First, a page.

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Do you know which North Pole is colder, North or South?

Everyone knows that the two north poles of the Earth are very cold places, even in the face of global warming. Periods cooler than minus 40 degrees Celsius are not uncommon in these regions. But are they equally frozen, or is one colder than the other?

The North Pole and Antarctica are the coldest places on Earth. As similar as these areas may seem, one is much cooler than the other.

Both the north and south poles are cold because they do not receive direct light from the sun due to their location at the top and bottom of the planet. In both places, the sun always stays low on the horizon, even in the middle of summer. In winter, the sun is so deep below the horizon that it doesn’t even shine for months.

In addition, the white surface of ice and snow is strongly reflected at the poles. This means that much of the energy of sunlight coming on them is reflected back into space, so the air above the surface stays relatively cool.

North PoleSource: pexels.com

Although it is visibly cold at both angles due to these factors, the South Pole is still colder than the North Pole, according to the Woods Hole Oceanographic Institution. The average annual temperature in the Arctic is -40 ° C in winter and 0 ° in summer. In contrast, Antarctic average temperatures are cooler, with annual average temperatures of -60°C in winter and minus 28.2°C in summer.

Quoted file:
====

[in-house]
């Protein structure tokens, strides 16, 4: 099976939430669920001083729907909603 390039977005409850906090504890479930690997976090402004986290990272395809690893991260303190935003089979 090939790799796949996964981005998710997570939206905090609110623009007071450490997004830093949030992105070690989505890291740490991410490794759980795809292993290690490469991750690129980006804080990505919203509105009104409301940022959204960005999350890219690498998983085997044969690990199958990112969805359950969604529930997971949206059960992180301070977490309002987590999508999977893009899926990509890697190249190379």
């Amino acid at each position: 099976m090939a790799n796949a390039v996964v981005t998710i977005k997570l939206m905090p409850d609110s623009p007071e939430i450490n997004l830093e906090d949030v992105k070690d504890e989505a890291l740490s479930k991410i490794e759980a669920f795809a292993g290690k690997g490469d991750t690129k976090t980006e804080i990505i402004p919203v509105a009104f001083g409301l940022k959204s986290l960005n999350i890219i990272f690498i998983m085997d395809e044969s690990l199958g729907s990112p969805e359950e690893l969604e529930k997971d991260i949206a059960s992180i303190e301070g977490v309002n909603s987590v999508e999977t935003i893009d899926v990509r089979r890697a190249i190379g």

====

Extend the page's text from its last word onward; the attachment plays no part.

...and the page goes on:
The main reason why the North Pole is colder than the North Pole lies in the main difference between the two. “The Arctic is an ocean and Antarctica is a continent,” Robin Bell, a polar researcher at the Lamont-Doherty Institute for Earth Observation at Columbia University in New York, told Live Science.

Esperanza is an Argentine research station in AntarcticaSource: Brytta / Getty Images / iStockphoto

The North Pole is an ocean surrounded by Earth. Antarctica is a landlocked region. Water cools more slowly and warms more slowly than land, resulting in lower temperature extremes. Even when the Arctic Ocean is covered in ice, the temperature of the relatively warm water has a mitigating effect on the climate there, helping to keep the Arctic Ocean warmer than the surface of Antarctica.

Additionally, while the North Pole lies at sea level, Antarctica is the highest continent, with an average elevation of about 2,300 metres. And the higher we go, the colder it gets.

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